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Gray Updates Predictions, as Ivan Moves West

Sept. 3, 2004 – With Hurricane Frances about to hammer Florida and Tropical Storm Ivan heading west across the Atlantic, Colorado State University hurricane forecaster William Gray and his team on Friday issued his monthly predictions for the rest of hurricane season.
Gray said in a news release that he expects five named storms to brew up in September, with three of them becoming hurricanes. He anticipates two will become major hurricanes with winds over 111 mph.
Gray thinks October will see three named storms, with one becoming a hurricane. He doesn't expect any to become major hurricanes.
He expects no significant storm activity in November.
That would be a relief for Virgin Islands residents already sick of hurricane anxiety, And no wonder, just days after Frances' close call they are being warned to keep an eye on Tropical Storm Ivan.
Hector Rivera, a meteorologist at the National Weather Service in San Juan, said Friday, forecasters currently expect Ivan to pass about 250 miles south of St. Croix as a Category 3 hurricane on Wednesday.
However, Rivera said, the margin of error this far away is huge.
"So, keep watching"
As of 5 p.m. Friday, Tropical Storm Ivan was centered at 8.9 degrees north latitude and 34.6 degrees west longitude. This puts it about 865 miles west-southwest of the Cape Verde Islands.
Winds are 50 mph with gusts to 65 mph. The storm is expected to strengthen into a Category 1 hurricane by Sunday.
Tropical storm force winds extend outward 60 miles from the storm's center.
Tropical Storm Ivan is moving west-southwest at 19 mph.
The pressure stands at 1000 millibars or 29.52 inches.
Given how busy August turned out to be, Gray updated his total seasonal forecast to 16 named storms, up from the 13 predicted in his Aug. 6 forecast. He now expects eight to become hurricanes, an increase from seven in the earlier forecast. Five could reach intense status, up from three in his early August prediction.
The yearly long-term average stands at 9.6 named storms, 5.9 hurricanes and 2.3 intense hurricanes.
Gray said that August was a near-record month for tropical storm activity with eight named storms and four hurricanes. Three of those hurricanes were considered intense.
He said the long-term average for August stands at 4.2 named storms and 2.4 hurricanes. The August average for major hurricanes stands at 0.7.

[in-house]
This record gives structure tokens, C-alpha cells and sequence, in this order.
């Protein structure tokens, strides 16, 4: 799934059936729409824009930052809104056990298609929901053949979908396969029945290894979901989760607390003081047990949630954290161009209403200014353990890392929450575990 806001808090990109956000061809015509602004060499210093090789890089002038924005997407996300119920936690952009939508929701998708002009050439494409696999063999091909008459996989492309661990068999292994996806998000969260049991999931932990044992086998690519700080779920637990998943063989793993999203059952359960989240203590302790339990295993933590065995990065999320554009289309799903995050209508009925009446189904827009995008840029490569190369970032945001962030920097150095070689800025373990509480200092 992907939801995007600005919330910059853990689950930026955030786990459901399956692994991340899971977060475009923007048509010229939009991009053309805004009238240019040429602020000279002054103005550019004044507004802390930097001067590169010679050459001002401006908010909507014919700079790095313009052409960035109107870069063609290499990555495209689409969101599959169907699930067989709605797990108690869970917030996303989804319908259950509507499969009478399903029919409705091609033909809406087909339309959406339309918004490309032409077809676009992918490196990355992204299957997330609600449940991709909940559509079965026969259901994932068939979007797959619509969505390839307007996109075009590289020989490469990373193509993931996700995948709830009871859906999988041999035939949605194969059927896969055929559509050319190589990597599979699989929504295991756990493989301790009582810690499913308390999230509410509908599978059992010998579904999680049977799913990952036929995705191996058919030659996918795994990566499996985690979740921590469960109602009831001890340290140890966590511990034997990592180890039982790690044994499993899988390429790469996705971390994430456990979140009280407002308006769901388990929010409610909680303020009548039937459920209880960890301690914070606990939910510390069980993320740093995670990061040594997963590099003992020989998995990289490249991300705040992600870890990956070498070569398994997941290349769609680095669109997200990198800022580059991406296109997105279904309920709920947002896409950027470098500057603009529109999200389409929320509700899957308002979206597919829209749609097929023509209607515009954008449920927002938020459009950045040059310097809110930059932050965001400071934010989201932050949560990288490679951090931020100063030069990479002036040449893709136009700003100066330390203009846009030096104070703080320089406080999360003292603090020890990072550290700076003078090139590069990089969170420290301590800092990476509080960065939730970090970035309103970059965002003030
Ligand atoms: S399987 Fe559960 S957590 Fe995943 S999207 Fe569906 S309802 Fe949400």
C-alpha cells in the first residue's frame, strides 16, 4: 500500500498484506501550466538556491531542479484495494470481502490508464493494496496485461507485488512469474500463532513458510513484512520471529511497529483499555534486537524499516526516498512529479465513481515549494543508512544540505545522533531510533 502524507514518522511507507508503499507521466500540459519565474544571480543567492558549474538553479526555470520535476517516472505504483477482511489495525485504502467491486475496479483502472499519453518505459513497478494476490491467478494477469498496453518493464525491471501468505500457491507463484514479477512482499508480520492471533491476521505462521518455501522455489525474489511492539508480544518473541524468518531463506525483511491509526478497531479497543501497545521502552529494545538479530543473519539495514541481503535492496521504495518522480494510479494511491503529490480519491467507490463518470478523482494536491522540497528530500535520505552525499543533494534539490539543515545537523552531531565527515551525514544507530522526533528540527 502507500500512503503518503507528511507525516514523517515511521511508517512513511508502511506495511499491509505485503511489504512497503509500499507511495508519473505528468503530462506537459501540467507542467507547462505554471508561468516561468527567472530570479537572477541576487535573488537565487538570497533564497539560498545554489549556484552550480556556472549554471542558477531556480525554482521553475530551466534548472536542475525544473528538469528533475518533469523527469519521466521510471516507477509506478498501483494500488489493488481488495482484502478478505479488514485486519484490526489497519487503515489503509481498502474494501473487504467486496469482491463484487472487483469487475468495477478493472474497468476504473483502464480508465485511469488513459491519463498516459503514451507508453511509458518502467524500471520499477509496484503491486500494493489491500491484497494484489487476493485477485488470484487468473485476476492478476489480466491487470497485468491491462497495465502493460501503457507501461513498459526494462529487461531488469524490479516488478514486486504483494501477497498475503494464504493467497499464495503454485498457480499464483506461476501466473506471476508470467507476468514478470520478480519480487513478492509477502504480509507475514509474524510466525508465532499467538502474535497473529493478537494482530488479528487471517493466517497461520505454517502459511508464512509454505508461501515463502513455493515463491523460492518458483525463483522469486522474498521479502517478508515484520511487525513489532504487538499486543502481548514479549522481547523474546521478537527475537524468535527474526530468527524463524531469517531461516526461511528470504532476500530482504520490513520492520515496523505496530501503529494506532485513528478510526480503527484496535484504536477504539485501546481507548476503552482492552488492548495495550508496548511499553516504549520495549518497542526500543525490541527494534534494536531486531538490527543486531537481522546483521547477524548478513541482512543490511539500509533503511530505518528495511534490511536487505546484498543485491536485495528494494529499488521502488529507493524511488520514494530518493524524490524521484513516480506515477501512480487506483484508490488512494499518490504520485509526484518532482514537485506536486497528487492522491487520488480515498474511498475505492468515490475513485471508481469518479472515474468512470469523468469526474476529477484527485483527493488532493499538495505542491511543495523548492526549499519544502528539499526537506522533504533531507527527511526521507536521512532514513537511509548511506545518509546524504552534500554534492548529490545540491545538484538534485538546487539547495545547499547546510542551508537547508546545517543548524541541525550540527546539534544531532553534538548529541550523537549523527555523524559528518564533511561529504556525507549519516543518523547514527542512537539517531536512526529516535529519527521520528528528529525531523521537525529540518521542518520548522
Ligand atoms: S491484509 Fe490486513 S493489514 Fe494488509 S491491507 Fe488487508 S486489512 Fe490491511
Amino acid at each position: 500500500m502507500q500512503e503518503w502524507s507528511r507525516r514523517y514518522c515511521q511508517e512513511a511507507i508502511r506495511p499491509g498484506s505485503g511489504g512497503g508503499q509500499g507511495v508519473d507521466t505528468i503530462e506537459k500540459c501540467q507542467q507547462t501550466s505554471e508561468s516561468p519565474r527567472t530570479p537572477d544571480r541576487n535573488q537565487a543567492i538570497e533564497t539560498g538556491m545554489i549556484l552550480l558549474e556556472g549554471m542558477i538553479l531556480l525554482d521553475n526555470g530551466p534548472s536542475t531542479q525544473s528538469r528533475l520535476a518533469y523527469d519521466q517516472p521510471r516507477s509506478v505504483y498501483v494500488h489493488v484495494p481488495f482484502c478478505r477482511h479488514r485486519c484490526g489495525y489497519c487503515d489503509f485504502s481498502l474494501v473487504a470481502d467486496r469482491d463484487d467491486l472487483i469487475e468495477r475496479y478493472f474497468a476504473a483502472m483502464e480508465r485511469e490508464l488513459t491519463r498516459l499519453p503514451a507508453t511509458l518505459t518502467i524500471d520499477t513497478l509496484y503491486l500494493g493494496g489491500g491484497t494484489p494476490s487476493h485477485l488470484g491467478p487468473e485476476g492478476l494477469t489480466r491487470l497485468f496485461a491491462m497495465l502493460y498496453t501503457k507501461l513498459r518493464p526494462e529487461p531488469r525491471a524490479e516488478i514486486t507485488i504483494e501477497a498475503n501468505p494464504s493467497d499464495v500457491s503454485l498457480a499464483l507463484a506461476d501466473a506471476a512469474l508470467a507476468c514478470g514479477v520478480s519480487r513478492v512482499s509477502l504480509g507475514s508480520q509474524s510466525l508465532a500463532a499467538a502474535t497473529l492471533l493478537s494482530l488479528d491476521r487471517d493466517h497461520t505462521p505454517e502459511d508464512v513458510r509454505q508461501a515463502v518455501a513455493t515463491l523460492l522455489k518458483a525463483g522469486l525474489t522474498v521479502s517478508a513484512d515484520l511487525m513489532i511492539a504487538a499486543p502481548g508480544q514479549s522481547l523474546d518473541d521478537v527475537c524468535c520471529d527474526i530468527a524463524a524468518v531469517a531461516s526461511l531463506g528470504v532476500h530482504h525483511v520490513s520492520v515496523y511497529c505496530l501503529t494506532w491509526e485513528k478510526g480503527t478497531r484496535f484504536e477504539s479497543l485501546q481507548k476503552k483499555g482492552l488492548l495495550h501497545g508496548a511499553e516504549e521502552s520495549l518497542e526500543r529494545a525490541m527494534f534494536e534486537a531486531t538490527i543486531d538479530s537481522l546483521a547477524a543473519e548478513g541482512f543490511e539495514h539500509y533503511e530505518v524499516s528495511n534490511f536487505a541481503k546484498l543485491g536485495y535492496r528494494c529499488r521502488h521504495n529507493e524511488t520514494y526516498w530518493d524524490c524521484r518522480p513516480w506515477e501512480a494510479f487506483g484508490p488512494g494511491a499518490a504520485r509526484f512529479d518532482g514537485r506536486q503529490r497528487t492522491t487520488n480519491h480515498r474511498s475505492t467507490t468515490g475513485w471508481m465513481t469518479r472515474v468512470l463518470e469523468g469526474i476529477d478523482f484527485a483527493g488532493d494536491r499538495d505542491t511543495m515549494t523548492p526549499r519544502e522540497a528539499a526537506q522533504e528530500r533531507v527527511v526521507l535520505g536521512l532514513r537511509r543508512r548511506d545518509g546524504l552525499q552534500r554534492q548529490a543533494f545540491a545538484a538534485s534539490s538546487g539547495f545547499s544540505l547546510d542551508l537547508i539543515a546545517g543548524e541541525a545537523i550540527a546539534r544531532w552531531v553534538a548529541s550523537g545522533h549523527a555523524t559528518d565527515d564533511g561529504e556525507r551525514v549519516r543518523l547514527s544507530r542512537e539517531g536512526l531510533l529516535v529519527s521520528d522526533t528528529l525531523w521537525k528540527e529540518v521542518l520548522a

Gray said that this August alone accounted for 86 percent of an average season's hurricane activity.
In his Aug. 6 forecast, he had predicted four named storms and three hurricanes for August, with one of them becoming an intense hurricane.
"Although we expected above average activity in August, we greatly underestimated the amount of activity that actually occurred," Gray said.
He said finding out why this happened needs further research.
In eight of the 10 most active Augusts on record, Gray said, the September that followed was also a very active month for hurricanes.
He said that while people are wondering why we've seen so much hurricane activity this season, the question is really why was there a hiatus from the normal busy hurricane activity.
"In terms of long-term averages, we have been quite lucky for the past decade. However, we knew climatology would correct itself and this luck would eventually run out. It looks like this is the year," Gray said.
He said that since August 1995, the Atlantic basin saw 35 intense or major hurricanes. Of those 35, only five have made or will soon make landfall on the U.S. mainland. He included Hurricane Frances in his five.
Gray said the long-term average is about one in three major storms making landfall.
"The real surprise is that peninsula Florida has experienced so few major hurricane strikes in the past 38 years," he said.
Gray will update his October forecast on Oct. 1.

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